The news: When scandal fails, television will need more than a News Bunny

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So the come back kid came back. The American mid-term elections are in their way a stunning story. But not, for television, as stunning a story as Bill Clinton's previous fall from grace.

While the news bulletins here gave adequate coverage to the election results, it was far less than they gave the various episodes of the Monica Lewinsky story. Power may be the great aphrodisiac, as Henry Kissinger said. But sex trumps politics. Even the most rapturous scenes of Democratic rejoicing on election night don't have the televisual appeal of a zaftig young woman throwing her arms round the President's neck with that special look.

In an intelligent two-way with Julia Somerville, ITN's authoritative Washington correspondent, James Mates, described clearly how this week's election results give a twist to the story that few anticipated until the last few days. So far from the scandal driving the election results, the election results may have damped down the scandal.

Others will be saying elsewhere in the paper what this means for American politics. What concerns us is what it says about the relationship between politics and television. Or rather, what it confirms. The people who control television news have decided that politics as we used to watch it has less and less appeal. And in their own terms, and on certain definitions of "politics", they are quite right.

The evidence of falling audiences for news bulletins is only part of the story. Television is impatient of detail, or impatient of all but the most dramatic and telling detail - the baby's shoe left behind after the earthquake. A new generation of viewers will be even more impatient of lengthy, complex explanations, of talking heads, of "issues". But democratic politics are inevitably about detail. They are complex. They consist, all too often, of middle-aged men talking about issues.

Now and then, traditional Westminster politics delivers just what television wants: the Falklands debate, Geoffrey Howe's assault on Margaret Thatcher, David Mellor's "up your hacienda, Jimmy!" or some other memorably raw confrontation.

Mostly, though, what has been served up as political television, is televisual death. And now we are barrelling into a multi-channel world where to be dull will be even more deadly. British television news is going to be in the position of a fairground barker desperately calling back an audience that is melting away. Certainly editors act as if that is what they feel. For them, Monica was a godsend.

Crime, too, is an easy alternative to being boring. In Britain, scarcely a night goes by without grim-faced police on screen quartering waste land in the hunt for some missing girl's body. Poor Ron Davies could never have got a hundredth of the coverage by being chief minister of Wales that be got by cottaging on the common, if that is what he did.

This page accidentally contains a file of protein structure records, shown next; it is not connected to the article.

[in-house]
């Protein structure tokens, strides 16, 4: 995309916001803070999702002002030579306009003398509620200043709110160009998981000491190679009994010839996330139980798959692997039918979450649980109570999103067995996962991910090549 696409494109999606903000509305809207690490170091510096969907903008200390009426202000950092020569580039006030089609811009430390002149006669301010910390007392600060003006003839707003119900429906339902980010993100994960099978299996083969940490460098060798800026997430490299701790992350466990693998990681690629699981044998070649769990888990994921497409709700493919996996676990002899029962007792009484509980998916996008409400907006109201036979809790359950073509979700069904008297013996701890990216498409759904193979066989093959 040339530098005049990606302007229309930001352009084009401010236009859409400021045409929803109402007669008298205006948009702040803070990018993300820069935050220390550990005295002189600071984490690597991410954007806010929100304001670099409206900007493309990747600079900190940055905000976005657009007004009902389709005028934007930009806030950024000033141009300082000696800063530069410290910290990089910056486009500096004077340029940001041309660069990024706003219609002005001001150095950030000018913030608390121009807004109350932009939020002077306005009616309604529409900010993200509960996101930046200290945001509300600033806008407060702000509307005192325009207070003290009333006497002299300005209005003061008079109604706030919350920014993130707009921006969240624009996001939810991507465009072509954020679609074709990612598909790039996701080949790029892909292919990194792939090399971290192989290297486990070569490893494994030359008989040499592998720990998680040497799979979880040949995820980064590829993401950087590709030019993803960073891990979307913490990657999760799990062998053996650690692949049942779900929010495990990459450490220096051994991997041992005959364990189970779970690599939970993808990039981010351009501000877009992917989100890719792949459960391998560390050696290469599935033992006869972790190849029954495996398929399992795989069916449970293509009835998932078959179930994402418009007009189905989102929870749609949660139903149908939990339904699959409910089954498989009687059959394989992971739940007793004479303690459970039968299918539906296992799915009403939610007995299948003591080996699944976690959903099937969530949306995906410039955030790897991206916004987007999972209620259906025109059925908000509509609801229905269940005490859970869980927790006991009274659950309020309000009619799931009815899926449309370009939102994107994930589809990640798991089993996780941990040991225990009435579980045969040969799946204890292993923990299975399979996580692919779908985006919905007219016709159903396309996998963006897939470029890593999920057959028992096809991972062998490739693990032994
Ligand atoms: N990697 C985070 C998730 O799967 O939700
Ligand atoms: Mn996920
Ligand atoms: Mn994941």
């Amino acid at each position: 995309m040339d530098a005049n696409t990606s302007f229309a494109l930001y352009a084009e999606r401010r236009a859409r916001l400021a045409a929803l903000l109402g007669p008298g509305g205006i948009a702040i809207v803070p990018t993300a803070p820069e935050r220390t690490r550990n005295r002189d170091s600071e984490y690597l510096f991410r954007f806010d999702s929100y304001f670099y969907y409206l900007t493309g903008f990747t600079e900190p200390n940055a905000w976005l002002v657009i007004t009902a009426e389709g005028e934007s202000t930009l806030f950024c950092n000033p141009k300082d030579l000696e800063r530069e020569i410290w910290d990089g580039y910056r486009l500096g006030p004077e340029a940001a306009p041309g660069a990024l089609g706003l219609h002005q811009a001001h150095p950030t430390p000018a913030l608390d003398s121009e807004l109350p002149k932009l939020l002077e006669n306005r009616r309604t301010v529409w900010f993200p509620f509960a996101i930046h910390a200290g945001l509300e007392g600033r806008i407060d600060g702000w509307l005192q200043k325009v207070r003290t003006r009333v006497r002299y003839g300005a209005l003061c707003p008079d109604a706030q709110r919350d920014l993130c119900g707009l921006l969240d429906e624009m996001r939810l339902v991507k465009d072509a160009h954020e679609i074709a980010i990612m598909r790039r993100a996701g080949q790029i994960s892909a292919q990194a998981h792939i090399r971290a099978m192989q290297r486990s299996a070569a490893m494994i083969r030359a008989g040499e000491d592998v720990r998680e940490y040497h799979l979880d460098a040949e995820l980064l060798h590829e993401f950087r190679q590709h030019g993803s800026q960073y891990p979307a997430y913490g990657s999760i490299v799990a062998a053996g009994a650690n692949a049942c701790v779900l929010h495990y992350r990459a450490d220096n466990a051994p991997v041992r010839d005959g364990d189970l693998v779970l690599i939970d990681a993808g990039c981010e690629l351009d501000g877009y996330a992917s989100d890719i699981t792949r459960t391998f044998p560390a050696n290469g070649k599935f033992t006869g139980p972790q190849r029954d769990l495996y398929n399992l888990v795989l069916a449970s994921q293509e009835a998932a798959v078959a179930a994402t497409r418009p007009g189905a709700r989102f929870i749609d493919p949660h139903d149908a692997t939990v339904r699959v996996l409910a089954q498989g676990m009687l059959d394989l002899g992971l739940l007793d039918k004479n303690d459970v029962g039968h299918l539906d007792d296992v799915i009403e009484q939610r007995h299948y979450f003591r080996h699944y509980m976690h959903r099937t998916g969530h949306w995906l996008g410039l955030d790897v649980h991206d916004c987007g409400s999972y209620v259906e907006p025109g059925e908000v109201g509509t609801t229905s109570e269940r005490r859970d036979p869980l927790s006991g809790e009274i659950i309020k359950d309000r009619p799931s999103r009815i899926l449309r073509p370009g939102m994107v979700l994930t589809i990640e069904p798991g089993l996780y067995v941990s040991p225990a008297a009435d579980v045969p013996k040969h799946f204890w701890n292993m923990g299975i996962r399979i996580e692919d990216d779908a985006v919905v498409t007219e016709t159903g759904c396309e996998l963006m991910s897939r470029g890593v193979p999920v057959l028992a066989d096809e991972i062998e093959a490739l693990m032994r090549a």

Many years ago, I wrote about the contrasting styles of the Republican and Democratic campaigns. I went first to the Republicans, sober men of business in those pre-Gingrich days. A nice man in a grey suit assured me that Republicans put the issues before the people as fairly as they could.

I went to the Democrats, and found the campaign director sitting on the floor with two good-looking women, all three splitting their sides as they inflated giant red-white and blue condoms inscribed "For maximum protection, Vote Johnson/Humphrey". The Democrats won, in a landslide.

We are all in greater or less degree voyeurs, all bored with the rituals and rhetoric of what we disparagingly call "Westminster politics". We will always want drama and scandal. But when scandal and drama fail, how will television news find new ways of bringing us real politics?

So far, innovation has been largely limited to such bold strokes as putting the female anchor in front of the desk. Wow! That journalistic genius, Kelvin McKenzie, came up with the news bunny, alternately bopping or cringing behind the news reader's back as the news was good or bad. Channel Four News broke new ground by explaining how the Bank of England had to get the policy mix just right by showing a plump actor in a shower with mixer taps: too cold, be shivered, too hot, he yelped.

If news is to grab and hold a new audience, such gimmicks won't do. The challenge is the same as for politicians: to find out what the new audience cares about. If the news barons can do that, the families of murdered girls can be left to grieve, and the occasional Monica or Ron will be sheer bonus. Aggressive reporting and determined investigation will be part of the winning formula. But the key will be to treat the viewers, not as "the punters out there", but with respect. For we have met the viewers, and they are us.